37. “Grilled” (Episode 2.02)
“Grilled” is one of the best early examples of Breaking Bad’s brilliance in escalating tension, where new, surprising stakes come out of nowhere. Walt and Jesse are kidnapped by Tuco, which already sets the bar high. The action escalates to include trying to poison Tuco, avoiding his uncle Hector ratting them out, and then trying to kill Tuco before Tuco kills them. If all that wasn’t bad enough, “Grilled’ ends with Hank’s arrival, making this plot even more difficult for Walt. Yet it’s “Grilled” that gets us to the Hank that we’ll know and love for the rest of the series, toning him and his inappropriate jokes down quite a bit and showcasing him as a great cop that loves his family dearly.
36. “Seven Thirty-Seven” (Episode 2.01)
With “Seven Thirty-Seven,” Season Two of Breaking Bad begins to show a stronger interest in long-term storytelling by focusing on the true danger to Walt and his family and Jesse, and by building tension that rarely ever dies down from here on out. It begins inconspicuously enough—with a burnt stuffed animal floating in the White family pool. But unlike previous episodes that hinted at big things to come later in the same episode, “Seven Thirty-Seven” gives us clues to the rest of the season. After realizing how insane Tuco truly is at the end of Season One, Walt and Jesse decide they need to take care of him. If Season One set up the basic premise of Breaking Bad, “Seven Thirty-Seven” starts Season Two off by blowing this show up in phenomenal ways. The show now has huge stakes, with dread around every corner and monsters growing stronger every moment.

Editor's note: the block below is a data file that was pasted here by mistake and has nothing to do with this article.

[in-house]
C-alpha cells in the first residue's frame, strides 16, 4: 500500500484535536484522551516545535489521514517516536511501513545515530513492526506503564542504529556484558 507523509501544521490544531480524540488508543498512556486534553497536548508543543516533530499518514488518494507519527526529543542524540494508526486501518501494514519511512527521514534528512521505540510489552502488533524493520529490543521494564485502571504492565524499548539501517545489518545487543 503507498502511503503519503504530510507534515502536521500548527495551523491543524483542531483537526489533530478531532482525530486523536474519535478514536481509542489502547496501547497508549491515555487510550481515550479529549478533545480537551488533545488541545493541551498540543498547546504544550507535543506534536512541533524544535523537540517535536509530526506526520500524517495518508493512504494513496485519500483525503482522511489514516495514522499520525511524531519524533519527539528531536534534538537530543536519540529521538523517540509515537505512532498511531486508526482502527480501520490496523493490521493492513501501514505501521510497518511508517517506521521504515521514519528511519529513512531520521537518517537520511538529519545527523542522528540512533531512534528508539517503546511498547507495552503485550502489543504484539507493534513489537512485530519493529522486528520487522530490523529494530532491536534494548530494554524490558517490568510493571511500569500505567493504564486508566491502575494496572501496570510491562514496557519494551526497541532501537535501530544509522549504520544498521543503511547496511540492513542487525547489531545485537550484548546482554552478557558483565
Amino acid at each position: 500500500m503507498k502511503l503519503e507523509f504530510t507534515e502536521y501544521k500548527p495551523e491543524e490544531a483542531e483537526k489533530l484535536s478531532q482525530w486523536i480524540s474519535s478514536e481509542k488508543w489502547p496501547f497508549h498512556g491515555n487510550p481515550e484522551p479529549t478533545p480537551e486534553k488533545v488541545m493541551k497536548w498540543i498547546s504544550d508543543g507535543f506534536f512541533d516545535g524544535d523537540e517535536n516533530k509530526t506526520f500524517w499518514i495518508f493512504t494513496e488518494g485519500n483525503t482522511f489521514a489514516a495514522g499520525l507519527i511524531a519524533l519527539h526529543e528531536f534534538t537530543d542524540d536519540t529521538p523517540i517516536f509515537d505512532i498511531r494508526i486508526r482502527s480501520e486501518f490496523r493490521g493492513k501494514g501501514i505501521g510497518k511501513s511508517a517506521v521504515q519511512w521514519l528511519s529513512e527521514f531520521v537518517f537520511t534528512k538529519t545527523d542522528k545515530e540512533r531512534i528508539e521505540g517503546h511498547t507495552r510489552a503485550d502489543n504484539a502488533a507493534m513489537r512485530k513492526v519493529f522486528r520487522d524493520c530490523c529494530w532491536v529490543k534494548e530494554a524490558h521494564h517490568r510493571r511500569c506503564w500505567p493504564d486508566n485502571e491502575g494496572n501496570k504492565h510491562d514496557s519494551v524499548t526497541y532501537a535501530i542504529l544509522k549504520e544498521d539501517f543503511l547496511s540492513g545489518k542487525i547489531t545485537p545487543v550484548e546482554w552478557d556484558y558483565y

35. “Cornered” (Episode 4.06)
“All of this, it’s all about me,” Walt proclaims as he tries to figure out why Jesse is being kept from him in “Cornered.” It becomes clear that he is the center of the universe in his mind. Not his wife, not his kids, but old Heisenberg himself. “Cornered” shows the monster that Walt believes he is, as he tells Skyler “I am the danger.” The episode makes spending Bodgan’s first dollar earned at the car wash on a soda seem like one of the most sinister things Walt has ever done. But as Walt shows just how bad he’s truly become, Jesse continues to show the gifts that he didn’t know he had. Gus sees something in him that Walt never did. As the penultimate season reaches its halfway point, Breaking Bad doubles down on who these characters will be in the final stretch. Walt is a straight up monster now. But Jesse has a spark in him that needs to be nurtured, so he (and we) can see the greatness that was always there.
34. “Mandala” (Episode 2.11)
“Mandala” is all about short-term decisions made with the best intentions, only for them lead to long-lasting consequences. In an attempt to make their situation safer for themselves after the murder of Combo, Jesse and Walt try to go into business with Gus Fring, who we meet for the first time in “Mandala.” Even though it seems like Walt often knows what he’s doing, the carefulness and specificity of Gus introduces us to someone who may be even smarter than Walt. After the death of Combo, Jesse falls hard into drugs, dragging Jane down with him as she introduces him to heroin. Skyler also witnesses her first glimpses at shady business and decides to help Ted (Christopher Cousins) cover up indescrepencies in his books. But at the end of “Mandala,” Walt simply has to choose between making a million dollar deal with Gus, or being there for his wife as she goes into labor. With very little thought, Walt goes with drugs, proving what has now become most important to him.